Your own mood is important, too. Pick a time when you are relaxed and focused, and keep your breathing natural and steady. "It's important to remember that a massage is not just another petting session," says Dr. Schwartz. If you are distracted or upset, don't try to massage your dog. Lastly, Dr. Schwartz says: "Keep at it. Since you are working on energy and circulation, change may be slow." Some dog owners claim sudden, dramatic results from bodywork; others report gradual, subtle results.

Even a healthy dog will benefit from preventive bodywork, and you will accustom the dog to being handled all over. This will make your dog easier to handle at the veterinarian's office or the grooming shop, and it will be easier for you to massage your dog when necessary.

 

A DOG'S BODY

THE BASIC MASSAGE


It's a long reach ...
Hold one hand over 
the dog's heart and rub all the way
down the back. If possible, rub down
the backs of the back legs too.

To begin a general well-care massage, place one hand over the dog's heart and stroke down the dog's back. Placing your hand on the dog's heart will calm it, as will the long, familiar strokes.

 

Rubbing the dog's back is also therapeutic. The body's energy runs down the back from the head to tail, and stroking in the correct direction strengthens the energy flow. For the same reason, rub down the legs, all the way to the feet. After just a few moments of these long gentle strokes, many dogs will relax.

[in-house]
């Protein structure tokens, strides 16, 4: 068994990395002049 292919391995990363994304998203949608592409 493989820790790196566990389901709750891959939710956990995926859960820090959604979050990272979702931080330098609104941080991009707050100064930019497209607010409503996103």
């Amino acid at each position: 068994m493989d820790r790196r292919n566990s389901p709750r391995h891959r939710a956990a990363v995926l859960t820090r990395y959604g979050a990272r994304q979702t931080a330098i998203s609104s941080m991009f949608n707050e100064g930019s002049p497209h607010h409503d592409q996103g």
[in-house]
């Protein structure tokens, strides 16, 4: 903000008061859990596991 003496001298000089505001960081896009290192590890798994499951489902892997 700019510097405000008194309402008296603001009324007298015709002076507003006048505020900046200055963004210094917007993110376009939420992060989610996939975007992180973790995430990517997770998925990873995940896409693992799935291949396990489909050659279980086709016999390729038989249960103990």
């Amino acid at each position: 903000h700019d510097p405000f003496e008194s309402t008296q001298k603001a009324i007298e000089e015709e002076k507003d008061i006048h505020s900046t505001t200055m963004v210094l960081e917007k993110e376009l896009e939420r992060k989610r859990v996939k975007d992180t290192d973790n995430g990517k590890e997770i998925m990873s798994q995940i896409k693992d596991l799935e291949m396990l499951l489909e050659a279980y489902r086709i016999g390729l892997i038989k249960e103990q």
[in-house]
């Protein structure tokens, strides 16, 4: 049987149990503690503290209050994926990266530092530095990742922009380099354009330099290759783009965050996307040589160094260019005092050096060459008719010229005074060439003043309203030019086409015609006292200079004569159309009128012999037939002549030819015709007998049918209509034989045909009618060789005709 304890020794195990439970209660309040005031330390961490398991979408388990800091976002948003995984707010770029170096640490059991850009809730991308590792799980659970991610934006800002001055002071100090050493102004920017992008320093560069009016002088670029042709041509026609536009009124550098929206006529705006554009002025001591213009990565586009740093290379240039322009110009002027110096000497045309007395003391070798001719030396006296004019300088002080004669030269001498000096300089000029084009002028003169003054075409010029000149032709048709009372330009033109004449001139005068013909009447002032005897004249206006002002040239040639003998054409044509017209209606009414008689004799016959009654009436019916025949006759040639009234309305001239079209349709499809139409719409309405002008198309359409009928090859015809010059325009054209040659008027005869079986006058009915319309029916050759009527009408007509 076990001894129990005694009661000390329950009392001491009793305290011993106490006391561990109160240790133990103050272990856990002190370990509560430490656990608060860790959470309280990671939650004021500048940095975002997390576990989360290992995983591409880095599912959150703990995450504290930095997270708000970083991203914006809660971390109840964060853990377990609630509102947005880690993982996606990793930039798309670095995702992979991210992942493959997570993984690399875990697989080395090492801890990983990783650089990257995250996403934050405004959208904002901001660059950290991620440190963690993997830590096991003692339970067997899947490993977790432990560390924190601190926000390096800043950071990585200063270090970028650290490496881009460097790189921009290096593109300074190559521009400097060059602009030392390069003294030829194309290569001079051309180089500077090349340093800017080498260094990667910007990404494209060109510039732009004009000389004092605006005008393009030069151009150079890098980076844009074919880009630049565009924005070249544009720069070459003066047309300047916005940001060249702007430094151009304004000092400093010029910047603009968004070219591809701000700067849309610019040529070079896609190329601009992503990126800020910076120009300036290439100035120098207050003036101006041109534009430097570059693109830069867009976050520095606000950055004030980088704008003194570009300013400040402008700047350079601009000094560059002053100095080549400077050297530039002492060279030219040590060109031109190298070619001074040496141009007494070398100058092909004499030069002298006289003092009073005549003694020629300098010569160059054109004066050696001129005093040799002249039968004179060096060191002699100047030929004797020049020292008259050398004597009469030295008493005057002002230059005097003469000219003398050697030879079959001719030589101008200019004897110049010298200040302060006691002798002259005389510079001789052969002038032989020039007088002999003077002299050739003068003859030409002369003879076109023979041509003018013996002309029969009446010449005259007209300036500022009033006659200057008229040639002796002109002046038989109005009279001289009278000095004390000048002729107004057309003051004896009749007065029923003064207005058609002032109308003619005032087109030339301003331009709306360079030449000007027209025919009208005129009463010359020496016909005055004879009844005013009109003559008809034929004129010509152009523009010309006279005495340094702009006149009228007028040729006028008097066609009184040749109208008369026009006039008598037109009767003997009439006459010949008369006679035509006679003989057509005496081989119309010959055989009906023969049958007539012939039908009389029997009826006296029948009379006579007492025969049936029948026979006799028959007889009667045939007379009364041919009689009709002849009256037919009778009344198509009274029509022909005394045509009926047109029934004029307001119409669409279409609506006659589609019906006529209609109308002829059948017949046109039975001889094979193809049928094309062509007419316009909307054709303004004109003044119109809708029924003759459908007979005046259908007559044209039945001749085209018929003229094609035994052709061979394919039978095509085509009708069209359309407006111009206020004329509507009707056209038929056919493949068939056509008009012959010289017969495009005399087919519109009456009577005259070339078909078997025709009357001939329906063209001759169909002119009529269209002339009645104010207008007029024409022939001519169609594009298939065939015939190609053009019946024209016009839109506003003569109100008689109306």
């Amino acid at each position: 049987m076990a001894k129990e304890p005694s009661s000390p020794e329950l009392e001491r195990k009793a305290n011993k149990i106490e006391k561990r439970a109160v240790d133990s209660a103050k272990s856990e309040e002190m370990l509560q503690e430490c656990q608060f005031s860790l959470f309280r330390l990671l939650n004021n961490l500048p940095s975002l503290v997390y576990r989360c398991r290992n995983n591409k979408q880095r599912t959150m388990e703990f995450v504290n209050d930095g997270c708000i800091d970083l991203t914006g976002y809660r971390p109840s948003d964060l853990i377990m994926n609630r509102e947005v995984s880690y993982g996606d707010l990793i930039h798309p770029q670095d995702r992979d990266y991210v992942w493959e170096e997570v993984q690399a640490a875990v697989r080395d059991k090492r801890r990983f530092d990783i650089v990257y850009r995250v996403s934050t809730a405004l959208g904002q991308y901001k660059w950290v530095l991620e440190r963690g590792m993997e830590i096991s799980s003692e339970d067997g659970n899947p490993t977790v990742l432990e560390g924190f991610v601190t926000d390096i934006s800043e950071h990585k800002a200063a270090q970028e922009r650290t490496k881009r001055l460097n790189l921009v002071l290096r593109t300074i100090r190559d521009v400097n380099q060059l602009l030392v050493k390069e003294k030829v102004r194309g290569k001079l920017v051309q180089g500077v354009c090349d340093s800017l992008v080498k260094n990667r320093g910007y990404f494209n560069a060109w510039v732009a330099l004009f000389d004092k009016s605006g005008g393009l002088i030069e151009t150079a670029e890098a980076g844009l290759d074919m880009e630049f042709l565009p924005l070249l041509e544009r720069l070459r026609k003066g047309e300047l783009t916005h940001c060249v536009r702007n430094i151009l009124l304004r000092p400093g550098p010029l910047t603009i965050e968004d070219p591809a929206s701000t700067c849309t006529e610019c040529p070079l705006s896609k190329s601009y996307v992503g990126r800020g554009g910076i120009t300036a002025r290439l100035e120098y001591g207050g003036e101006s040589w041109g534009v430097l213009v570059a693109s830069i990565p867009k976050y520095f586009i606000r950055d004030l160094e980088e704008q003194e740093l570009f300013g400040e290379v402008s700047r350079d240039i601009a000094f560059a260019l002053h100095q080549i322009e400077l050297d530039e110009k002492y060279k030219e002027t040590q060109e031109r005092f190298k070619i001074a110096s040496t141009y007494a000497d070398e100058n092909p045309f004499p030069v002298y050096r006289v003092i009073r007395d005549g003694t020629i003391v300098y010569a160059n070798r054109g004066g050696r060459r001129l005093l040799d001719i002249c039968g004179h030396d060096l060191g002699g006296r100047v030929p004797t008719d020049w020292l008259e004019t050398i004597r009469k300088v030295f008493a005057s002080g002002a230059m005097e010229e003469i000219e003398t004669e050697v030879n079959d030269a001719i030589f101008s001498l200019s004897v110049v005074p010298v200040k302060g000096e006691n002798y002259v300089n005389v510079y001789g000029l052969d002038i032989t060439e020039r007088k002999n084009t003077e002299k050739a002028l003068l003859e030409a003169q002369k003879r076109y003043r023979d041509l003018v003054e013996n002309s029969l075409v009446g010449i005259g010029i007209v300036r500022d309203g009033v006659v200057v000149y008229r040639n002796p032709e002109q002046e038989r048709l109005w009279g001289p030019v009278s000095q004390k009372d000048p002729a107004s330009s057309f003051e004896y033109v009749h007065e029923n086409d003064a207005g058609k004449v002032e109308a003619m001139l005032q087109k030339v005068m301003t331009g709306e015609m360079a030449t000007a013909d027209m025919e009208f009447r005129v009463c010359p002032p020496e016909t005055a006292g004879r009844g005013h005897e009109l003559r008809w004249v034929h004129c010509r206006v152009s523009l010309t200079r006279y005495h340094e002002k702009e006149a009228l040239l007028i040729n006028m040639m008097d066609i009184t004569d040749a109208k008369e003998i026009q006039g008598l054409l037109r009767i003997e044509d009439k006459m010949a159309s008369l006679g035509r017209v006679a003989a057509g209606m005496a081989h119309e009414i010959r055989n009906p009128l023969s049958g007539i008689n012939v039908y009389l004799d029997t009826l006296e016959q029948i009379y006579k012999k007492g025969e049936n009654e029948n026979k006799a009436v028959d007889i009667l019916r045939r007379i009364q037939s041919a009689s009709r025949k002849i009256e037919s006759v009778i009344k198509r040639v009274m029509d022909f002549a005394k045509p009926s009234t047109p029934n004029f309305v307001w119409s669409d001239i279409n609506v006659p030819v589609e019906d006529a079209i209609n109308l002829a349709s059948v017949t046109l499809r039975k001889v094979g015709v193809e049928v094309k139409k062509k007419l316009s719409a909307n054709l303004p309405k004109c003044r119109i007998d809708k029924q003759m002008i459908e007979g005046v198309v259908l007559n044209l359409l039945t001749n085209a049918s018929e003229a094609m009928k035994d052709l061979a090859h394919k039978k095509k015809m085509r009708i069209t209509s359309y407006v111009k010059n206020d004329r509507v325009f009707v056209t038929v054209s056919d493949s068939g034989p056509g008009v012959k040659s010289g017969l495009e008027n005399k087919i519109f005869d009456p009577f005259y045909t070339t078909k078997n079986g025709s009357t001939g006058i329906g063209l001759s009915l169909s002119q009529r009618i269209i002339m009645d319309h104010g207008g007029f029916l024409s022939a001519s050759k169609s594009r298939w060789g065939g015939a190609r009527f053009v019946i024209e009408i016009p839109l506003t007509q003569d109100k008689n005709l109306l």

Next, use both hands and gently rub the muscles on either side of the spine. Starting at the shoulder blades, move your fingertips in light circles until you have traveled down to the base of the tail. Leaving the spine, go over the whole dog, feeling for any muscles that feel more stiff than others. Pay extra attention to hard muscle masses; harder muscles require a lighter touch.

MASSAGE THERAPY HINT: Help accustom your dog to massage by approaching it when it is already relaxed and happy. Talk to the dog soothingly while stroking and petting it.


Moving fingertips in light
circles, rub the shoulders
and shoulder blades, traveling
down to the base of the tail.

Fingertip circles on certain parts of the dog's body may be too intense, or they may tickle the dog. Make the circles with the flat of your hand. If that is still too much, go back to stroking along the muscles. See if the dog will tolerate any kneading of the back and hind leg muscles. If the dog permits it, work a little on the stomach below the ribcage. Flatten your hand so you will not poke, scratch or tickle the dog, and move downward in gentle circles, following the midline.